When a state expropriates a foreign investment in violation of a bilateral or other treaty on investment protection and a foreign investor sues, where should a tribunal look for the standard of compensation -- to the amount specified in the treaty, to an external standard for violations of internationally law generally, or elsewhere? Investor-state tribunals have offered wildly different answers to this question, trapped in a paradigm set by the Permanent Court of International Justice ninety years ago that distinguishes between so-called lawful and unlawful expropriations. This article evaluates and criticizes the caselaw of tribunals and proposes a new framework for compensation grounded in five key purposes of a remedy in the context of contemporary investor-state relations. It also clarifies the economic and legal significance of valuing expropriated investments using information available at the date of expropriation as opposed to the date of the award. The article proposes that, instead of the current lawful/unlawful distinction, compensation take account of specific aspects of the expropriatory act, including whether the state's failure to pay was based on a bona fide disagreement with the investor and whether the state violated the procedural criteria spelled out in an investment treaty. It concludes with a consideration of the implications of this approach for violations of other provisions of investment treaties.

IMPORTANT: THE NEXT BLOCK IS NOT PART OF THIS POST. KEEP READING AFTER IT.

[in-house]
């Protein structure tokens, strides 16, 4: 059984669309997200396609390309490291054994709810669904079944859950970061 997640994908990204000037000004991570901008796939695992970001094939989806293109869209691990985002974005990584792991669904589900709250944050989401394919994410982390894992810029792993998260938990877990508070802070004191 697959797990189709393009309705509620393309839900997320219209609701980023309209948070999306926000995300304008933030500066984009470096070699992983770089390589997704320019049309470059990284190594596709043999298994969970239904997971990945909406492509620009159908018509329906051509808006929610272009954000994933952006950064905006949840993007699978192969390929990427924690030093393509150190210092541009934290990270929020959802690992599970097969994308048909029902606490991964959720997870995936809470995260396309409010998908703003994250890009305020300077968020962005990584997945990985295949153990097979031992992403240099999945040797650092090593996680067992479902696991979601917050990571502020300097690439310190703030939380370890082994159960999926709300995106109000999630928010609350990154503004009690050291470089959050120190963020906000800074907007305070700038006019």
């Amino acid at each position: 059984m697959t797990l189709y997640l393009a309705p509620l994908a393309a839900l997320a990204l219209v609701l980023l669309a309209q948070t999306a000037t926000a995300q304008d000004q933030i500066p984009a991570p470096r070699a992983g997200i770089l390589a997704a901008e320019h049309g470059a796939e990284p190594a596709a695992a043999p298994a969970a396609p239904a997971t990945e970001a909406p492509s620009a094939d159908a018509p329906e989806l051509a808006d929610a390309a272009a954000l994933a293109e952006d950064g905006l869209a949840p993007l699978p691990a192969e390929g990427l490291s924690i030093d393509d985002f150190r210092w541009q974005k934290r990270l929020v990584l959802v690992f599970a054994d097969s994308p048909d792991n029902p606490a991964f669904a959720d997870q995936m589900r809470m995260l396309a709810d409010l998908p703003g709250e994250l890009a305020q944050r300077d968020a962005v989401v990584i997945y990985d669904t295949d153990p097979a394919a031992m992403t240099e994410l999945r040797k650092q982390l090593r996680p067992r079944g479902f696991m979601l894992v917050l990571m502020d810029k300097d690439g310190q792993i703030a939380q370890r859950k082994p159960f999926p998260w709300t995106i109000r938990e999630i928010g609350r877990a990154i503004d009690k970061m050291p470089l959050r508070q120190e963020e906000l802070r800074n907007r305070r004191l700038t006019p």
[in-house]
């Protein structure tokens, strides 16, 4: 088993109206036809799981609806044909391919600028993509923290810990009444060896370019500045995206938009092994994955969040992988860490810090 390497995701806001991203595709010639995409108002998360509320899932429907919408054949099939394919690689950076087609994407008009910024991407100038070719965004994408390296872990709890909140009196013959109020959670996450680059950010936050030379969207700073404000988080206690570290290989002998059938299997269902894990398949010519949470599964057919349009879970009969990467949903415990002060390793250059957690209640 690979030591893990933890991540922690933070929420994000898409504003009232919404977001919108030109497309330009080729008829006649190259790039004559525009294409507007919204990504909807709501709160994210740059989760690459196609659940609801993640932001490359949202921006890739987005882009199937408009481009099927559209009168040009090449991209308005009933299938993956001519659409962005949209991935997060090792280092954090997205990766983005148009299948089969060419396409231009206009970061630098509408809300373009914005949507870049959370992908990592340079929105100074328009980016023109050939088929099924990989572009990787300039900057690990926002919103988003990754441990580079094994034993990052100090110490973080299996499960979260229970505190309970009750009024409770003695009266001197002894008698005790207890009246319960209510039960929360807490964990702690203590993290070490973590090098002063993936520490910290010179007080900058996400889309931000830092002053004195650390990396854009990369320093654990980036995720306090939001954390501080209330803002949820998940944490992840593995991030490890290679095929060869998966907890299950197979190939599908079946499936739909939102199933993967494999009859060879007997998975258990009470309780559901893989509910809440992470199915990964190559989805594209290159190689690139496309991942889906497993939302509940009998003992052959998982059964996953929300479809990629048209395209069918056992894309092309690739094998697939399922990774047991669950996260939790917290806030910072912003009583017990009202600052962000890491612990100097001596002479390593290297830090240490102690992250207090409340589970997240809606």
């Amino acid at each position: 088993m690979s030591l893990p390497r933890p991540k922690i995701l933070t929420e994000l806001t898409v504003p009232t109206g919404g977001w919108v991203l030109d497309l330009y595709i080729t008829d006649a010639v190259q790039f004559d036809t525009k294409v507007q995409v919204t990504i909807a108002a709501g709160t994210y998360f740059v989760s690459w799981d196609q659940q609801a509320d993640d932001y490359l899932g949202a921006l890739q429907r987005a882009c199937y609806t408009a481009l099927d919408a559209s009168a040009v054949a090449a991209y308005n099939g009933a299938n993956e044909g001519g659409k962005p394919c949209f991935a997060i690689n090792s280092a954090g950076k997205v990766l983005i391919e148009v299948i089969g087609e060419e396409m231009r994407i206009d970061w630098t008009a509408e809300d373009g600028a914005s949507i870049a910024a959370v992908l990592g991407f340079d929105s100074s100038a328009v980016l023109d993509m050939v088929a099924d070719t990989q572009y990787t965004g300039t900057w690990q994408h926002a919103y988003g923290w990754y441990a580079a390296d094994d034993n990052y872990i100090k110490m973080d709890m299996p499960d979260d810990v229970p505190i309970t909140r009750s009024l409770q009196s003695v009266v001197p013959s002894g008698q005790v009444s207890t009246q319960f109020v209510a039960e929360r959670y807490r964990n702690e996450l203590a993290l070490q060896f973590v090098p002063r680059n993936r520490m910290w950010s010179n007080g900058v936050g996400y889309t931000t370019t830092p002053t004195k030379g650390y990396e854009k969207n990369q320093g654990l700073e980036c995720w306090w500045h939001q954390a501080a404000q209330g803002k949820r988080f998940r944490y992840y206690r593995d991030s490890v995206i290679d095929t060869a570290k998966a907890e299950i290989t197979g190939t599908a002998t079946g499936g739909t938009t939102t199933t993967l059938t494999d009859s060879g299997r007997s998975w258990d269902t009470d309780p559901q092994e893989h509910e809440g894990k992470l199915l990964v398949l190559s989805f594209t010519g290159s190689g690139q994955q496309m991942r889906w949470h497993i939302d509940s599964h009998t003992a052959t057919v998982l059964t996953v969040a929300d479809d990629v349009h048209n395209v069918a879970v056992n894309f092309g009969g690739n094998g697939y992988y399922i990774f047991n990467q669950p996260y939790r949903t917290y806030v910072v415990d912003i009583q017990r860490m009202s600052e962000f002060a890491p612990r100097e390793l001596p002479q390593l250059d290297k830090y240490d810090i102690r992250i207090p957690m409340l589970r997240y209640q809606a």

Banking and Finance Law | Law | Law and Economics

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